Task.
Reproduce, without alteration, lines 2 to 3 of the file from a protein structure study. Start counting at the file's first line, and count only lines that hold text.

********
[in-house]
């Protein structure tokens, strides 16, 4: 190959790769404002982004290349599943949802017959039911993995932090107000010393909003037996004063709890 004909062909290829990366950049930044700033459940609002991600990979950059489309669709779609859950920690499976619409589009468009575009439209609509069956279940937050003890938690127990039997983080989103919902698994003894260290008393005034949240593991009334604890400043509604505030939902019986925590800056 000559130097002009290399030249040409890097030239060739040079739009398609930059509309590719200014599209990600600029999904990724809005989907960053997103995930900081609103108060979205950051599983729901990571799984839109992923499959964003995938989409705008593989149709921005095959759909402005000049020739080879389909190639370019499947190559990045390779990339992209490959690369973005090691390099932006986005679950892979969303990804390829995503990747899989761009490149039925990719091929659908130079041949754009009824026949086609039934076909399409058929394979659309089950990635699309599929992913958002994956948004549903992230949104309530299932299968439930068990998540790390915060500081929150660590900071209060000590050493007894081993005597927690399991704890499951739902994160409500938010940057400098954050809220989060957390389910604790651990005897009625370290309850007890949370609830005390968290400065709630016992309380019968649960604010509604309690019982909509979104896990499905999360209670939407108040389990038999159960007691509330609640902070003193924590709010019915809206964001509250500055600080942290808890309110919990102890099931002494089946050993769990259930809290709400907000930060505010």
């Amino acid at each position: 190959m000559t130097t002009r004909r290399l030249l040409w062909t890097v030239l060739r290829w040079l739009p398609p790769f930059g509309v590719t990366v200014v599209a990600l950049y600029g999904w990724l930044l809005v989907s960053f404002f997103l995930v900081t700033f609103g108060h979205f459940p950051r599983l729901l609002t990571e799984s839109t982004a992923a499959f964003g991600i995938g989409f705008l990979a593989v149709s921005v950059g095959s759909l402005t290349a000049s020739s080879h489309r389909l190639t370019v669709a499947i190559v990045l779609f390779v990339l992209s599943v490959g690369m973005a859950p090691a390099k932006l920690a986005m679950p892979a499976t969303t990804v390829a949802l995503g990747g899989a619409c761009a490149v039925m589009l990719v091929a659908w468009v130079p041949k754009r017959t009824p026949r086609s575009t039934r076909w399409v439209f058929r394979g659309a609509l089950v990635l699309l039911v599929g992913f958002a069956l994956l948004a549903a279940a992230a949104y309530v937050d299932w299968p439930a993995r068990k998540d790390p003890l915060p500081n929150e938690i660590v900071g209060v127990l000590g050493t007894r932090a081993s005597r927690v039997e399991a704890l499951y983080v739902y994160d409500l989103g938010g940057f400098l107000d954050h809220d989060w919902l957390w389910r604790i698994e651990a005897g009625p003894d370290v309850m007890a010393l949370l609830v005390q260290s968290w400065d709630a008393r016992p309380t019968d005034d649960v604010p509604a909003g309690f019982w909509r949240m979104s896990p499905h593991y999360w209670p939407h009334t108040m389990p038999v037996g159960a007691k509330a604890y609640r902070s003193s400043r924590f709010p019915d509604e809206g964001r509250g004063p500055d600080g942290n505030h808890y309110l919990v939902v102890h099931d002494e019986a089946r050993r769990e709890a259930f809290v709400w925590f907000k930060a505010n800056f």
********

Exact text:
């Protein structure tokens, strides 16, 4: 190959790769404002982004290349599943949802017959039911993995932090107000010393909003037996004063709890 004909062909290829990366950049930044700033459940609002991600990979950059489309669709779609859950920690499976619409589009468009575009439209609509069956279940937050003890938690127990039997983080989103919902698994003894260290008393005034949240593991009334604890400043509604505030939902019986925590800056 000559130097002009290399030249040409890097030239060739040079739009398609930059509309590719200014599209990600600029999904990724809005989907960053997103995930900081609103108060979205950051599983729901990571799984839109992923499959964003995938989409705008593989149709921005095959759909402005000049020739080879389909190639370019499947190559990045390779990339992209490959690369973005090691390099932006986005679950892979969303990804390829995503990747899989761009490149039925990719091929659908130079041949754009009824026949086609039934076909399409058929394979659309089950990635699309599929992913958002994956948004549903992230949104309530299932299968439930068990998540790390915060500081929150660590900071209060000590050493007894081993005597927690399991704890499951739902994160409500938010940057400098954050809220989060957390389910604790651990005897009625370290309850007890949370609830005390968290400065709630016992309380019968649960604010509604309690019982909509979104896990499905999360209670939407108040389990038999159960007691509330609640902070003193924590709010019915809206964001509250500055600080942290808890309110919990102890099931002494089946050993769990259930809290709400907000930060505010």
């Amino acid at each position: 190959m000559t130097t002009r004909r290399l030249l040409w062909t890097v030239l060739r290829w040079l739009p398609p790769f930059g509309v590719t990366v200014v599209a990600l950049y600029g999904w990724l930044l809005v989907s960053f404002f997103l995930v900081t700033f609103g108060h979205f459940p950051r599983l729901l609002t990571e799984s839109t982004a992923a499959f964003g991600i995938g989409f705008l990979a593989v149709s921005v950059g095959s759909l402005t290349a000049s020739s080879h489309r389909l190639t370019v669709a499947i190559v990045l779609f390779v990339l992209s599943v490959g690369m973005a859950p090691a390099k932006l920690a986005m679950p892979a499976t969303t990804v390829a949802l995503g990747g899989a619409c761009a490149v039925m589009l990719v091929a659908w468009v130079p041949k754009r017959t009824p026949r086609s575009t039934r076909w399409v439209f058929r394979g659309a609509l089950v990635l699309l039911v599929g992913f958002a069956l994956l948004a549903a279940a992230a949104y309530v937050d299932w299968p439930a993995r068990k998540d790390p003890l915060p500081n929150e938690i660590v900071g209060v127990l000590g050493t007894r932090a081993s005597r927690v039997e399991a704890l499951y983080v739902y994160d409500l989103g938010g940057f400098l107000d954050h809220d989060w919902l957390w389910r604790i698994e651990a005897g009625p003894d370290v309850m007890a010393l949370l609830v005390q260290s968290w400065d709630a008393r016992p309380t019968d005034d649960v604010p509604a909003g309690f019982w909509r949240m979104s896990p499905h593991y999360w209670p939407h009334t108040m389990p038999v037996g159960a007691k509330a604890y609640r902070s003193s400043r924590f709010p019915d509604e809206g964001r509250g004063p500055d600080g942290n505030h808890y309110l919990v939902v102890h099931d002494e019986a089946r050993r769990e709890a259930f809290v709400w925590f907000k930060a505010n800056f």